Of course, talent alone won’t win anything and many of the European teams feature quality players that won’t immediately register with fans in North America.
“It’s easy to underestimate the other teams,” said Getzlaf. “There’s a lot of emphasis on the National Hockey League and who’s playing here from our league.
“There are good leagues over in Europe too. There’s a lot of talented hockey players who haven’t come over here so no one knows who they are.”
It will be interesting to see how the Russians bounce back after failing to win gold on home ice last spring.
They have arguably the best player in the world in Alex Ovechkin and also feature Ilya Kovalchuk, Alexander Semin, Alex Radulov, Alexei Morozov and Sergei Fedorov. They’re carrying a full stable of Russian leaguers and have indicated they will ice the best team possible – even if that means giving a domestic player more ice time than one of the NHL stars.
Russia has not won the world championship since 1993 and is hungry to change that.
“I’ve never won it,” said Kovalchuk. “Hopefully we can finally do some damage in Canada.”
The Finns are worth watching as well.
General manager Jarri Kurri was crying tears of joy when his team upset Russia in the semifinal last year and he’s assembled a decent squad again. Teemu Selanne and Olli Jokinen are the stars up front while Niklas Backstrom should provide solid play in goal.
If any team knows about the pressure of playing on home ice, it’s the Finns. While hosting this event in Helsinki five years ago, they squandered a 5-1 lead to Sweden during a quarter-final game and lost 6-5.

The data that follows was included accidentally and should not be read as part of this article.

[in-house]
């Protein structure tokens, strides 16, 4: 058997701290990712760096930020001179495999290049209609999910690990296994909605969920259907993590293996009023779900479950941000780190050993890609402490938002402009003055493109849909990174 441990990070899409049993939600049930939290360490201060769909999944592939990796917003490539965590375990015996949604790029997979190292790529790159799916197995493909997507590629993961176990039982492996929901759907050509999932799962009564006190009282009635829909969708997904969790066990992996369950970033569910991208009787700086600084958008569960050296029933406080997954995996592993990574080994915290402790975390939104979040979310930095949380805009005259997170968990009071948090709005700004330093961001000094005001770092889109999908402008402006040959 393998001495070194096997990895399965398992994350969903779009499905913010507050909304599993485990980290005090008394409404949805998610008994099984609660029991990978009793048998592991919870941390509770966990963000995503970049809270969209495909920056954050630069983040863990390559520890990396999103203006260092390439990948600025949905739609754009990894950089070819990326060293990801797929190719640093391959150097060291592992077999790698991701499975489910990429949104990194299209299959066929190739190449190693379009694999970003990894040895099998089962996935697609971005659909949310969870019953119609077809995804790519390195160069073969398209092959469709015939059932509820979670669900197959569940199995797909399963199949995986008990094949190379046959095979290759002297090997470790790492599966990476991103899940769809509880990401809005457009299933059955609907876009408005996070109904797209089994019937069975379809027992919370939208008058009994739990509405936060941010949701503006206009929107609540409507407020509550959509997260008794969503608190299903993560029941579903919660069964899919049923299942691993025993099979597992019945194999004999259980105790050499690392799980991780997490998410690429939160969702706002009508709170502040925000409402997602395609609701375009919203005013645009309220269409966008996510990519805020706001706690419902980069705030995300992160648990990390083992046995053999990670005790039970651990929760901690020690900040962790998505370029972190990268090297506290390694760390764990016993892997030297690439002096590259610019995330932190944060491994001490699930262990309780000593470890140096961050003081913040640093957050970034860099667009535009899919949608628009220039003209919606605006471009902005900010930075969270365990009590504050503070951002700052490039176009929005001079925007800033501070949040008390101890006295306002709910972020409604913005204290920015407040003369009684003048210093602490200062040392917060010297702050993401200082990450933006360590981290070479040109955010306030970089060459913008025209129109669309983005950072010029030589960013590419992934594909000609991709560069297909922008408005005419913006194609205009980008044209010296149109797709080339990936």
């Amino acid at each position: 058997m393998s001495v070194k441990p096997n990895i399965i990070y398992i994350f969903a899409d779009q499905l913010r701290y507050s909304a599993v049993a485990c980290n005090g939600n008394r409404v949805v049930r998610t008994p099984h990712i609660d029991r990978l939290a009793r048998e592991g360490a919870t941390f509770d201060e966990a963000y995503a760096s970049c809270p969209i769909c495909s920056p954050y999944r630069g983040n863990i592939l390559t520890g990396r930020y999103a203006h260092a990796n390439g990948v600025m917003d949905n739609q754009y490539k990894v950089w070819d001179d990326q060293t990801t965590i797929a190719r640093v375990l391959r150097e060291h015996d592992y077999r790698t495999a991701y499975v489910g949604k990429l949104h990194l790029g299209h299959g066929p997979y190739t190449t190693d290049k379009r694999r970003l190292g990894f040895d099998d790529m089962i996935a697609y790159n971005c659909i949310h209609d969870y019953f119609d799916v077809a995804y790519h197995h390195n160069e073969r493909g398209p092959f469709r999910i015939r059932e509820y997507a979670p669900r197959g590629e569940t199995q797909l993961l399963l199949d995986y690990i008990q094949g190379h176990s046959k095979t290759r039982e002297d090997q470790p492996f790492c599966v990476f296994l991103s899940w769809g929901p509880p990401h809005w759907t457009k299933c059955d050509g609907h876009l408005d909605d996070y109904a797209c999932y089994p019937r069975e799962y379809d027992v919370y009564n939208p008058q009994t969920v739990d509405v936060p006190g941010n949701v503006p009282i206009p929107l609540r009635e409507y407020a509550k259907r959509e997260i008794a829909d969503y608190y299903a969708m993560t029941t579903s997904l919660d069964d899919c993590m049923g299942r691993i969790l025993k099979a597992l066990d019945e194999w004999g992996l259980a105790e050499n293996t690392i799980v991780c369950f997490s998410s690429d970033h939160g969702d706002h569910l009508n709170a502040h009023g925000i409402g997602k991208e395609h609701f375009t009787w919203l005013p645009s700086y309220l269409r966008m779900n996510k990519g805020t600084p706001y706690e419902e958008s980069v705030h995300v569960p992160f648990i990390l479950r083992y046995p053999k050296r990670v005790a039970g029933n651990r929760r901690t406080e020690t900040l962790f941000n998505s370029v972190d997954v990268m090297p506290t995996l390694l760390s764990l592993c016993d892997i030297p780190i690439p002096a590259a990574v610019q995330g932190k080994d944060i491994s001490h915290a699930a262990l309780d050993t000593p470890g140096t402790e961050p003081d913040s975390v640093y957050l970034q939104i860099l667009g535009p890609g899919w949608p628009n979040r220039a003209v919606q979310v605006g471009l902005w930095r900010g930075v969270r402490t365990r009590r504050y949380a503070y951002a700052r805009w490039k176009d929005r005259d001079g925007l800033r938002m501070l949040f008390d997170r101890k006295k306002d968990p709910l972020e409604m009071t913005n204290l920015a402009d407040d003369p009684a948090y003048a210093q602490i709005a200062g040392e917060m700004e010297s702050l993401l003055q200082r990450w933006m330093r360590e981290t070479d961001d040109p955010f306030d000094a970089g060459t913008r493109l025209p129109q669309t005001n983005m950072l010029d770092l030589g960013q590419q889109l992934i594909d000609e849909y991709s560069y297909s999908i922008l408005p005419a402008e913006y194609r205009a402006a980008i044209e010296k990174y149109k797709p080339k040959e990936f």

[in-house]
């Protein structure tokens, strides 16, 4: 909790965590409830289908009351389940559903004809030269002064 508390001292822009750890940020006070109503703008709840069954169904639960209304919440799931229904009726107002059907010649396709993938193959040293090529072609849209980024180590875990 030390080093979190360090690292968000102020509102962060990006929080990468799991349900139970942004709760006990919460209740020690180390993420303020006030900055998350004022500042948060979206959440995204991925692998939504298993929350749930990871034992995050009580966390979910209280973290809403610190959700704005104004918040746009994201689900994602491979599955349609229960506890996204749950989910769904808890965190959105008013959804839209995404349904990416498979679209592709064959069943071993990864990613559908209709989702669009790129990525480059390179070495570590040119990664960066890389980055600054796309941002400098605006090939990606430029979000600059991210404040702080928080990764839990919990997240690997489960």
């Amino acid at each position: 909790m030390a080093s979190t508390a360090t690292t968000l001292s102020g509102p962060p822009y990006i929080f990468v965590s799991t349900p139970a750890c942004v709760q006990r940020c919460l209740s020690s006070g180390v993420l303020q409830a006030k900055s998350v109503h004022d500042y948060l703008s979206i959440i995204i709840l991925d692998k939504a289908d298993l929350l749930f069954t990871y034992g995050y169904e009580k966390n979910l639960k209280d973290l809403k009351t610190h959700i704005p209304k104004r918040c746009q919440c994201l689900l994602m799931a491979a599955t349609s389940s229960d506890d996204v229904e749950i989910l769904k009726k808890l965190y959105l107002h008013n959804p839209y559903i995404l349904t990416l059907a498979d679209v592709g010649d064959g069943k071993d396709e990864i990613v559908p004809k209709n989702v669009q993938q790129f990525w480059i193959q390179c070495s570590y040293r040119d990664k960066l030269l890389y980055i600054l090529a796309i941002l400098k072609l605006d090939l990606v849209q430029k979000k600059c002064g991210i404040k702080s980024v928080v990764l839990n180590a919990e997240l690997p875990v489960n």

“We were up 5-1 and the whole building was rocking, you could feel the building shaking,” said Selanne. “And then 5-2, 5-3, 5-4. You could start almost hearing the people talking. All of a sudden, 5-5, it was scary how silent the whole building was.
“I was like, ‘Come on, what happened?”‘
Quarter-final games are tougher than any other because they basically determine whether the tournament is considered a success or failure for most teams.
In Canada, nothing less than gold will be good enough for the home side. Selanne hopes the home curse continues this year because Canada has won three of the past five world championships.
“It’s so hard to win at home,” he said. “It’s just like a zoo. Your phone is ringing 24 hours for tickets. You can’t really focus because there’s so many other things to worry about.
“Hopefully that’s going to be the case this year too so Canada can let someone else have the gold.”
The Canadians aren’t very eager to share.
Jason Chimera is one of the unsung energy line players that helped push last year’s team over the top and is here to fill that role again. He recognizes that this team faces a different challenge but doesn’t think it’s insurmountable.
“This year’s team is more talented,” said Chimera. “I think it’s important that guys have a willingness to accept their roles.
“It shouldn’t be too hard because it’s a great opportunity for all of us to be here in our own country. It can’t get any better than this.”
Hundreds of players have felt that way over the past two decades before having the tournament end with disappointment.
The last country to accept gold medals on home ice at the world championship was the Soviet Union in 1986.
“This year is going to be the first year in a long time for someone to do it,” said Chimera. “We have the team to do it. That streak isn’t going past this year.”